Industry-Funded Drug Trials Likely to Yield Positive Results

Media outlets have routinely confirmed what we have long suspected; and now, Science Daily is writing that researchers at Children’s Hospital Boston have found that industry-funded trials tend to favor the <"http://www.yourlawyer.com/practice_areas/defective_drugs">drug being tested.

The research appears in today’s issue of the journal Annals of Internal Medicine and the team is urging for increased transparency about clinical drug trials to better eliminate bias, said Science Daily. The team looked at 546 drug trials from 2000 to 2006 listed with ClinicalTrials.gov—an Internet-based federal database of clinical trials—said Science Daily.

The team analyzed tests with cholesterol-lowering drugs, antidepressants, antipsychotics, proton-pump inhibitors, and vasodilators; reviewed medical literature for publications linked to the trials; further analyzed four separate databases; and contacted—when needed—trial investigators, wrote Science Daily.

The team found that the vast majority of industry-funded trials—85 percent— showed positive results versus positive outcomes in half of the cases when government funded and 72 percent when funded by nonprofits or nonfederal firms, said Science Daily. The team allowed for a three-year time frame between tests and findings; also, those trials in the nonprofit/nonfederal groups that were industry funded—half—were likelier to report positive outcomes: 85 versus 61 percent, said Science Daily. All differences, wrote Science Daily, were considered statistically significant.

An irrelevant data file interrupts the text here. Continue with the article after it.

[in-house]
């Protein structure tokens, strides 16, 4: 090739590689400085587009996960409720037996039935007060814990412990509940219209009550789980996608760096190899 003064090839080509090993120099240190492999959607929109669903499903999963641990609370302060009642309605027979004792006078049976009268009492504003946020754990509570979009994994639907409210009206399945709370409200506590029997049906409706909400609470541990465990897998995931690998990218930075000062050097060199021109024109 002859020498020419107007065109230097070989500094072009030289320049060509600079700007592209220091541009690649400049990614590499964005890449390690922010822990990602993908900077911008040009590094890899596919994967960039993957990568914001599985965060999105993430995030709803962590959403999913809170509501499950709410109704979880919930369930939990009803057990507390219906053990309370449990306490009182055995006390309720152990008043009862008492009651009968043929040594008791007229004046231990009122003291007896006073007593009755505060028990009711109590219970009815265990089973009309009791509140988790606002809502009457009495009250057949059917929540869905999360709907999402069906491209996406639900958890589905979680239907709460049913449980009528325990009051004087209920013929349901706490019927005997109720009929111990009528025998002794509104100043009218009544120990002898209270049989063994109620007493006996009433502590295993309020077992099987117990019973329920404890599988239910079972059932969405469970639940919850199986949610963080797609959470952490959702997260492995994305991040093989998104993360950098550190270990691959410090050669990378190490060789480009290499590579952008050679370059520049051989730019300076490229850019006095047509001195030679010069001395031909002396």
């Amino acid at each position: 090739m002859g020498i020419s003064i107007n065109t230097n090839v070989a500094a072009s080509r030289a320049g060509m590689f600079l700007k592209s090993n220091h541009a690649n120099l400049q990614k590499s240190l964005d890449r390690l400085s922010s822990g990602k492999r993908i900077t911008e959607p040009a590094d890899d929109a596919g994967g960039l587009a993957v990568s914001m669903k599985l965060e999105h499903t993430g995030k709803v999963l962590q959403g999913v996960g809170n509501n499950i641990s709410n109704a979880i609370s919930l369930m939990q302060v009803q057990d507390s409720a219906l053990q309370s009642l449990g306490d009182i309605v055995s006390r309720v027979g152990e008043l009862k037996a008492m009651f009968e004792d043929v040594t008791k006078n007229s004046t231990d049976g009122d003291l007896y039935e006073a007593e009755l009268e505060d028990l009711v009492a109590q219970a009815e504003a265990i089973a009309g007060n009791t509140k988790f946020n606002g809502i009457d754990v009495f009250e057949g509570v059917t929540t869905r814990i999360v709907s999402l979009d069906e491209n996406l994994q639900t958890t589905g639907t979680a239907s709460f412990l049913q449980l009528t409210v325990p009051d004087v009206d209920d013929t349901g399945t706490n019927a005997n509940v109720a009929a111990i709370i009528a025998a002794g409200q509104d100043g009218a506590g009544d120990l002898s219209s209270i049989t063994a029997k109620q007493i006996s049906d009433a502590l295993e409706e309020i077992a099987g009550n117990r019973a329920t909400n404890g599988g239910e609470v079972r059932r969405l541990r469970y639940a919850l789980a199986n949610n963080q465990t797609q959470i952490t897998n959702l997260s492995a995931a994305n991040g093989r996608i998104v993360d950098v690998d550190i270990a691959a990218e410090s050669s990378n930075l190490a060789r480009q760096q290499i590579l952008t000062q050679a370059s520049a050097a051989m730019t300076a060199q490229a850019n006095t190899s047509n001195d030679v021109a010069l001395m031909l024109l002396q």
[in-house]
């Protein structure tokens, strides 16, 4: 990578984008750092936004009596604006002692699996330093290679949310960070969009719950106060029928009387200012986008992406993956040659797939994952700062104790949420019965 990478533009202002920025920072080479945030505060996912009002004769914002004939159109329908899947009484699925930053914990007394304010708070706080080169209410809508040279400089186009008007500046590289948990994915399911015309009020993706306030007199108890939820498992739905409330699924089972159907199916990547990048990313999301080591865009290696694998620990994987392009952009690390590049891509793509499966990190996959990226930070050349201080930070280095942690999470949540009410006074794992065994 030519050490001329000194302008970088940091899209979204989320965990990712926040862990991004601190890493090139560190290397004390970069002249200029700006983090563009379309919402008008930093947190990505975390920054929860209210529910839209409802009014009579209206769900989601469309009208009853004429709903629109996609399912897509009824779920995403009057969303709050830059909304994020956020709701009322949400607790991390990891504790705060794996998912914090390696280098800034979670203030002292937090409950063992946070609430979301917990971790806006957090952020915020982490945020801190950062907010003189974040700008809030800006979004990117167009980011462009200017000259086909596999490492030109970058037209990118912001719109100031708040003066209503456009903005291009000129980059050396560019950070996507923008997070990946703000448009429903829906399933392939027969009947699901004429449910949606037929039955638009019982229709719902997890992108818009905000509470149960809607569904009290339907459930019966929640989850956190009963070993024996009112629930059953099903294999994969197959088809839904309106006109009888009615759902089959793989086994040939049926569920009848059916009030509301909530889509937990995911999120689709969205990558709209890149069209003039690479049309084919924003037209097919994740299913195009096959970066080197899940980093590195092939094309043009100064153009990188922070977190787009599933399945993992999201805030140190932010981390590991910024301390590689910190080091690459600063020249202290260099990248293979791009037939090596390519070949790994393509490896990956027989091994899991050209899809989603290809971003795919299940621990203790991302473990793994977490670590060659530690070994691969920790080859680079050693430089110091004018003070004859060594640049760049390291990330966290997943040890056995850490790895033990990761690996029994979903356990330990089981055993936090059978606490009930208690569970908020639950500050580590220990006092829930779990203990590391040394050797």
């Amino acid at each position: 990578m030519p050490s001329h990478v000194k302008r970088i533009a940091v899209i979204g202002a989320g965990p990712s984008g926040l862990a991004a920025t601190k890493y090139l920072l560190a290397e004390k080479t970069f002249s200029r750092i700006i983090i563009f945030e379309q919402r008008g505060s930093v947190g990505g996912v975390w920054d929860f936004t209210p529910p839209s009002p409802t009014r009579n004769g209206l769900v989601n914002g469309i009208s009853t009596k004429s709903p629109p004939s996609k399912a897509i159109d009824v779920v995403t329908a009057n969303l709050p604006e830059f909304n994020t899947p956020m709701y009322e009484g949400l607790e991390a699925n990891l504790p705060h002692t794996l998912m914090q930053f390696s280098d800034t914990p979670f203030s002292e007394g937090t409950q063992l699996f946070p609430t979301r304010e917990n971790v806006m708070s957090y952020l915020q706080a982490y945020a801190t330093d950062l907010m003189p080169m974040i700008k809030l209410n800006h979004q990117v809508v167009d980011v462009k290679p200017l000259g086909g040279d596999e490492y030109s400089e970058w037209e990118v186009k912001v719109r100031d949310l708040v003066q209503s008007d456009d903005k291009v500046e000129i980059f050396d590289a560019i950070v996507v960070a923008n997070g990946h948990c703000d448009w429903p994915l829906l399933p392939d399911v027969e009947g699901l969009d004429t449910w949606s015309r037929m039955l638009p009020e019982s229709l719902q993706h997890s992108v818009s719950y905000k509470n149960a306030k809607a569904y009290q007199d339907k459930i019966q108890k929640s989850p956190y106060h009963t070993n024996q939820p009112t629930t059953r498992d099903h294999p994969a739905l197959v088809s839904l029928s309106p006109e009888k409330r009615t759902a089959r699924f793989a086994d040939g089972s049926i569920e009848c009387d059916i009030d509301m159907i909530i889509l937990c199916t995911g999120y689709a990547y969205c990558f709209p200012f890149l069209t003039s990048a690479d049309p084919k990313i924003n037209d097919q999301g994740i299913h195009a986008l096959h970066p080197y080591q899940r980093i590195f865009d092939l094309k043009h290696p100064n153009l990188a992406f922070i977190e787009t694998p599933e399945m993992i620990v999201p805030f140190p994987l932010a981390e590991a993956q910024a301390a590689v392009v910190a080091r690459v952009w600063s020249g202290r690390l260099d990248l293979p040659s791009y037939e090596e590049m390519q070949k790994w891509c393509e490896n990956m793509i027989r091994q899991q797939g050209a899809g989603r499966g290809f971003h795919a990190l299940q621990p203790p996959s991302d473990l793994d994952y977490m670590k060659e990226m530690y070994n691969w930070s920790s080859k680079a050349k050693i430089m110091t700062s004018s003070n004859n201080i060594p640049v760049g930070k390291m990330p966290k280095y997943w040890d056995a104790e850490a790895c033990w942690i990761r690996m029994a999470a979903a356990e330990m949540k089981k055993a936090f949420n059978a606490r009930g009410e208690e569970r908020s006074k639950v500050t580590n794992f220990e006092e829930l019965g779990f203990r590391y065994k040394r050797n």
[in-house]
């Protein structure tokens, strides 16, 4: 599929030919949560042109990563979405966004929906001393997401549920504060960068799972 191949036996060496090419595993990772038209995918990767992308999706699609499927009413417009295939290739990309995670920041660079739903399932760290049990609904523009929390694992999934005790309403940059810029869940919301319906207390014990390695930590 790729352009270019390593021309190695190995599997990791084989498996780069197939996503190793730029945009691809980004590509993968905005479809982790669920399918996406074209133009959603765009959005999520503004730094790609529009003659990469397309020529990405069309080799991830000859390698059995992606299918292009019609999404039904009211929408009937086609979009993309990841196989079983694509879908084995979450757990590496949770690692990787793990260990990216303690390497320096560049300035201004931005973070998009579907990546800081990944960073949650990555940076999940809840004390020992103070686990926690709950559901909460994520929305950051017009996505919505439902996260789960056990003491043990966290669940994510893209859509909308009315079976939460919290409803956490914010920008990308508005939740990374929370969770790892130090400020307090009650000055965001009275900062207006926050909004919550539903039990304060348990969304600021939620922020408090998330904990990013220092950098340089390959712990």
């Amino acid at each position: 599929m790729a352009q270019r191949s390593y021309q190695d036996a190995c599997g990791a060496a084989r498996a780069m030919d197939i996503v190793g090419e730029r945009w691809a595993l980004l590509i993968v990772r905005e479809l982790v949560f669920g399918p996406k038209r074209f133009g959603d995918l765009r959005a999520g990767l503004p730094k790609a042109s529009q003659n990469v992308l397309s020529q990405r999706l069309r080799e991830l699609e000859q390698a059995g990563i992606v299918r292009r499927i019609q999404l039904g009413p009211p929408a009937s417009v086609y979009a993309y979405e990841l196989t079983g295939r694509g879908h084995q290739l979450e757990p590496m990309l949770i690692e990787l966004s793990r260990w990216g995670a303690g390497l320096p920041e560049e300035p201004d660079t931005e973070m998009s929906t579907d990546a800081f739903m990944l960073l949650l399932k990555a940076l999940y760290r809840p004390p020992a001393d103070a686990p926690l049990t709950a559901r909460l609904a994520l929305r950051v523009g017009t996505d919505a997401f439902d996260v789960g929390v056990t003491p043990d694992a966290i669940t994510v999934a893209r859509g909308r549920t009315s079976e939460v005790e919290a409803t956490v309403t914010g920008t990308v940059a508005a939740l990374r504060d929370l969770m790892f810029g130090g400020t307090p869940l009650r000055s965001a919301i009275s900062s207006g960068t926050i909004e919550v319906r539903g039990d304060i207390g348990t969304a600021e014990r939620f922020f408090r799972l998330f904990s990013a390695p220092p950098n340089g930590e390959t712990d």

The researchers pointed out that industry was likely to be more discriminating regarding what it funded, which could have something to do with the high positive outcome percentages, but did still find the high rate alarming, wrote Science Daily. Also, the researchers noted that such trials can be influenced to appear more positive, for instance by delaying release of negative results, only publishing positive results (so-called publication bias), but that study design, patient choice, results reporting, and data analysis can all also play a part, wrote Science Daily.

Considering the impact of how clinical trials are conducted, we previously wrote about an enlightening and alarming study in which researchers at the University of North Carolina reported that clinical breast-cancer trials funded by drug companies tended to produce more favorable results than independently funded studies. According to the authors, pharmaceutical involvement in published clinical breast-cancer research could affect study design, focus, and results.

We also recently wrote that some influential groups changed how they deal with potential conflicts of interests. Seeking to increase industry transparency and amid media reports, investigations, and legal actions surrounding industry ties, the American Psychiatric Association (APA) issued a release stating its Board of Trustees voted to phase out industry-supported symposia.

The state of Massachusetts also adopted what are considered to be the most comprehensive rules by banning pharmaceutical and medical device companies from providing gifts to physicians, limits when companies can pay for doctors’ meals, and requirements that companies publicly disclose payments to doctors over $50 for specific consulting and speaking engagements.

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